Planned Parenthood will resume abortion services at two clinics in the Freedom From Religion Foundation’s home state of Wisconsin this week. Since in-clinic abortion services have not been available in Wisconsin since the U.S. Supreme Court overturned Roe v. Wade on June 24, 2022, this is a monumental change. However, it also signals the dire need for telehealth abortion services.
Last week, Tanya Atkinson, the president and CEO of Planned Parenthood of Wisconsin, stated, “With the recent confirmation from the court that there is not an enforceable abortion ban in Wisconsin, our staff can now provide the full scope of sexual and reproductive health care to anyone in Wisconsin who needs it, no matter what.” This decision is in response to a July ruling by a Wisconsin judge that a 1849 law bans criminal feticide, not voluntary abortion care.
Although reopening clinics for abortion care is a major milestone, it is not a total solution. One of my friends messaged me and asked how I was celebrating the good news. I told her that I really wasn’t because this is simply a band-aid on a major wound.
To be clear, I applaud Planned Parenthood of Wisconsin for moving forward. And I am heartened that many people will be able to access abortion services again. Yet, this decision also highlights just exactly why Wisconsin has been considered a hostile abortion state for decades — and why secular voices can help lead the change for truly equitable abortion services.
Wisconsin currently has three abortion clinics: in Milwaukee, Madison and Sheboygan. As of this writing, there are no independent clinics in Wisconsin; they are all affiliated with Planned Parenthood. The one remaining independent clinic in Milwaukee was forced to shut down last October after abortion was deemed illegal in the Badger State due to the Dobbs decision.
In 2016, a Planned Parenthood clinic in Appleton closed out of security concerns. Indeed, abortion clinics, providers and patients face horrifying levels of stalking, assault and battery, bomb threats and suspicious packages. Expensive security systems are necessary just to operate.
Abortion services at the clinics in Milwaukee and Madison provide both surgical and medication abortion. However, the Sheboygan location, which only provided medication abortion, will not resume abortion services until further notice. Since Sheboygan is the northernmost clinic in the state, thousands of women in the northern part of the state will still need to travel significant distances to get to the nearest clinic in upper Michigan or Minnesota.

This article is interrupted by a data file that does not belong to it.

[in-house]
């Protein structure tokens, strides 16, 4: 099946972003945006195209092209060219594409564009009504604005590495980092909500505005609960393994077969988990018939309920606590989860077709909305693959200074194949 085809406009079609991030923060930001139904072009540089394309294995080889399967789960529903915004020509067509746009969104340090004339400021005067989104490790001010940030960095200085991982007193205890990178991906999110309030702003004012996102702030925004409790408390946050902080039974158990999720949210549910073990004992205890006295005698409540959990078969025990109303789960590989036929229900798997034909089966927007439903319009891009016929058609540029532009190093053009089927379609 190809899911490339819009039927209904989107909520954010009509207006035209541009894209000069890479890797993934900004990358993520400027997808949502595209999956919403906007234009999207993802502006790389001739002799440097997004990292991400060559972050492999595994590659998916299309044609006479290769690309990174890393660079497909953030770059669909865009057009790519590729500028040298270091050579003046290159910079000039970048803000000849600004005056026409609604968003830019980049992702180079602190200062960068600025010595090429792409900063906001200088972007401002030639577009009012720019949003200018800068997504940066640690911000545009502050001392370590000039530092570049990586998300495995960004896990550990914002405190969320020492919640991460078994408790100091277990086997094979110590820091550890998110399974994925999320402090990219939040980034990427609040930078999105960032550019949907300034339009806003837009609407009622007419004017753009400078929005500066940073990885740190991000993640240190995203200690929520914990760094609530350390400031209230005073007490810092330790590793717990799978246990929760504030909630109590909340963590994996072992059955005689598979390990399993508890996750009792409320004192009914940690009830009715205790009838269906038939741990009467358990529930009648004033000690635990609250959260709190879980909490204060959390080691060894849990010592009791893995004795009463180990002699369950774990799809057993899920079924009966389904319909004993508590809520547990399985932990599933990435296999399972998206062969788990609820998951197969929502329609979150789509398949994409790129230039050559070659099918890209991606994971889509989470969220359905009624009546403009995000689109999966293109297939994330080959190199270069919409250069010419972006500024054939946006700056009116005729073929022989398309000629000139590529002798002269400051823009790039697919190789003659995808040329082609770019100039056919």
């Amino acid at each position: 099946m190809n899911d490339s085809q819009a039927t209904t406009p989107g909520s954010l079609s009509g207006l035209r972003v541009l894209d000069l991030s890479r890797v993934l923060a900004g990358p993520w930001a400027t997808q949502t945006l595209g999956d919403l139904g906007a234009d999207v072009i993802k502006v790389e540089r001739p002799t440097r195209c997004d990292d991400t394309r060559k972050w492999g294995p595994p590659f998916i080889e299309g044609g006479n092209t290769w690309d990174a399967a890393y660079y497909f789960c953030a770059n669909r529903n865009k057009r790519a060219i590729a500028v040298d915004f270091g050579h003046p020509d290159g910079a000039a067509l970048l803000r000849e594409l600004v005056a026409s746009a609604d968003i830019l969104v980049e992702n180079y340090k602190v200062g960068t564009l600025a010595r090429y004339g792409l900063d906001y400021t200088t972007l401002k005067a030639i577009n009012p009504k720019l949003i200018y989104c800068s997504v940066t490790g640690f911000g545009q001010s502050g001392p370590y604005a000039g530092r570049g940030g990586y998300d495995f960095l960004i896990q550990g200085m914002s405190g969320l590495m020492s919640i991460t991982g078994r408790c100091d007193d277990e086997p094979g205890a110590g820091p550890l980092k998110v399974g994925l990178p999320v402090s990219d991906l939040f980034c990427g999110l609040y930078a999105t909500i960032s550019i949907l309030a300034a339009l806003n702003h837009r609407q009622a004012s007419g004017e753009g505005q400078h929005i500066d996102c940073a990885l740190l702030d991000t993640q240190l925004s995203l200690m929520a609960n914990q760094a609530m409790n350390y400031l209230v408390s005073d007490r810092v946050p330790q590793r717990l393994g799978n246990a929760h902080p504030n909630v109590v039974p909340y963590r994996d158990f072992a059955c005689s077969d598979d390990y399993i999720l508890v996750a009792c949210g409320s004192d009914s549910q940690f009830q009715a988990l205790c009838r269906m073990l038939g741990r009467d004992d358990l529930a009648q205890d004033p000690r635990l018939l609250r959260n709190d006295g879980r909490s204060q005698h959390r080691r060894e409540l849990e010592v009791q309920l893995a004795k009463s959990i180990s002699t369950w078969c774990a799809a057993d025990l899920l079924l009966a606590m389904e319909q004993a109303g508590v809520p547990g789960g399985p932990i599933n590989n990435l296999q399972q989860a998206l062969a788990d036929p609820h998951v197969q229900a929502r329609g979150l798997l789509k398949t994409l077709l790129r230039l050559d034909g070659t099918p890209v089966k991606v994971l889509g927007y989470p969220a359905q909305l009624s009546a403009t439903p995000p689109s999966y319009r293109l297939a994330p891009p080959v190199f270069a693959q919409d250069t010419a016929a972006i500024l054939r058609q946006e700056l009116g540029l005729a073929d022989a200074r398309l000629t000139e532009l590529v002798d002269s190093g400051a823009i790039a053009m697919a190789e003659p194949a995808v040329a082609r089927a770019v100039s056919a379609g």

And because it will undoubtedly be extremely competitive to get an abortion appointment, even people who live near major Wisconsin cities may have to travel to Illinois for timely care.
Even patients who manage to get an appointment for an abortion in Wisconsin will have to abide by Wisconsin’s archaic and anti-science protocols. After all, Wisconsin is one of 16 states that requires patients to receive abortion counseling in-person and then wait a period of time before the actual appointment. Patients in the state must wait 24 hours after their informed consent counseling session, therefore necessitating two trips to the same facility. Such requirements are medically unnecessary and exacerbate barriers to low-income folks who must pay for gas, hotel, child care and miss work.
Furthermore, Wisconsin law does not permit telehealth services for abortion counseling, even though Wisconsin law permits telehealth for a wide range of health care, including: birth control counseling, HIV services, men’s health care, emergency contraception pills, pregnancy testing and services, STD treatments, vaccines, testing and some other women’s health care. Outrageously, learning about abortion procedures must be done in person.
(As an aside, abortion counseling is ideally an opportunity for patients to learn about abortion procedures. The reality is that many states mandate misleading language and inaccurate facts about fetal health, abortion risks and the reversal of medication abortion. Discussions about abortion medication reversals are completely unscientific and not supported by evidence-based medical organizations).
Since Wisconsin law does not allow one to speak to a provider about abortion via phone or Zoom, it’s no surprise that abortion pills by mail are also prohibited. Abortion pills by mail or through a local pharmacy are extremely safe and make care more affordable and accessible to the most marginalized of communities. And the U.S. Postal Service has ruled that providers can deliver abortion medication by mail — even in states where abortion is banned. However, fear of legal repercussions hinder abortion pill access. After all, women have been prosecutedfor procuring abortion pills by mail. Therefore, an official legal overhaul is necessary in order to make abortion pill access truly equitable for all.
So while I’m cheering that Planned Parenthood of Wisconsin has resumed abortion services at two clinics, I also want to remind us that this is not a panacea. Christian nationalist policies permeate all levels of abortion care. Whether it is misinformation, unnecessary protocols, legal restrictions or clinic harassment, all of these hurdles all go back to the religious right’s idea that women and people who can get pregnant should not have self-determination or bodily autonomy.
We secular activists can help make abortion accessible to Wisconsinites who are forced to travel lengthy distances for care. Learn more about Telehealth Awareness Week here. You can learn more about the Women’s Medical Fund of Wisconsin, also known as WMF Wisconsin, is one of the oldest abortion funds in the nation. The fund was started by FFRF’s principal co-founder Anne Nicol Gaylor to fill gaps to abortion care.
You can also educate yourself and your community about abortion medication here.